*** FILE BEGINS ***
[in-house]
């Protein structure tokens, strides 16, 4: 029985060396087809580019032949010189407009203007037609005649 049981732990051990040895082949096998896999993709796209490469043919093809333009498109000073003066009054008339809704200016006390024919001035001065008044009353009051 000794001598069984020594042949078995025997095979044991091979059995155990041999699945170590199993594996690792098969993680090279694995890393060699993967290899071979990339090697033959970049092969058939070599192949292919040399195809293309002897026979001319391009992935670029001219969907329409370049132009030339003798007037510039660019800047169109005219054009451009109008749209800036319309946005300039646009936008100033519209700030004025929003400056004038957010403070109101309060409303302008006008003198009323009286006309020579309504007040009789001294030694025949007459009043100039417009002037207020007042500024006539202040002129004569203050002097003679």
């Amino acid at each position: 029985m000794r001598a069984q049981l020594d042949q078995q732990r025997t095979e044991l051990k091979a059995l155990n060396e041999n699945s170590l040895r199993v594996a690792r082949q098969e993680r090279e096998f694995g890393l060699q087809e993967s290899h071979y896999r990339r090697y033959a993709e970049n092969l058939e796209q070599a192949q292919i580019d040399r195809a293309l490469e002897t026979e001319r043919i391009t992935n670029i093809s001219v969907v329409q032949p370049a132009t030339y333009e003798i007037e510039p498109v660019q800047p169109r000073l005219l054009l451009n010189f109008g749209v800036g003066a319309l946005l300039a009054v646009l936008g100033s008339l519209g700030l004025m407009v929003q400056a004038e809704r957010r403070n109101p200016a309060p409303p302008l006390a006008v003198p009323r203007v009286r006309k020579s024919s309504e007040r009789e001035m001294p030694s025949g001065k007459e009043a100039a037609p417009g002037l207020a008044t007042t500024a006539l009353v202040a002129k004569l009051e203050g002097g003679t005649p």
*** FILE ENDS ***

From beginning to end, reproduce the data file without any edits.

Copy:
[in-house]
């Protein structure tokens, strides 16, 4: 029985060396087809580019032949010189407009203007037609005649 049981732990051990040895082949096998896999993709796209490469043919093809333009498109000073003066009054008339809704200016006390024919001035001065008044009353009051 000794001598069984020594042949078995025997095979044991091979059995155990041999699945170590199993594996690792098969993680090279694995890393060699993967290899071979990339090697033959970049092969058939070599192949292919040399195809293309002897026979001319391009992935670029001219969907329409370049132009030339003798007037510039660019800047169109005219054009451009109008749209800036319309946005300039646009936008100033519209700030004025929003400056004038957010403070109101309060409303302008006008003198009323009286006309020579309504007040009789001294030694025949007459009043100039417009002037207020007042500024006539202040002129004569203050002097003679």
């Amino acid at each position: 029985m000794r001598a069984q049981l020594d042949q078995q732990r025997t095979e044991l051990k091979a059995l155990n060396e041999n699945s170590l040895r199993v594996a690792r082949q098969e993680r090279e096998f694995g890393l060699q087809e993967s290899h071979y896999r990339r090697y033959a993709e970049n092969l058939e796209q070599a192949q292919i580019d040399r195809a293309l490469e002897t026979e001319r043919i391009t992935n670029i093809s001219v969907v329409q032949p370049a132009t030339y333009e003798i007037e510039p498109v660019q800047p169109r000073l005219l054009l451009n010189f109008g749209v800036g003066a319309l946005l300039a009054v646009l936008g100033s008339l519209g700030l004025m407009v929003q400056a004038e809704r957010r403070n109101p200016a309060p409303p302008l006390a006008v003198p009323r203007v009286r006309k020579s024919s309504e007040r009789e001035m001294p030694s025949g001065k007459e009043a100039a037609p417009g002037l207020a008044t007042t500024a006539l009353v202040a002129k004569l009051e203050g002097g003679t005649p």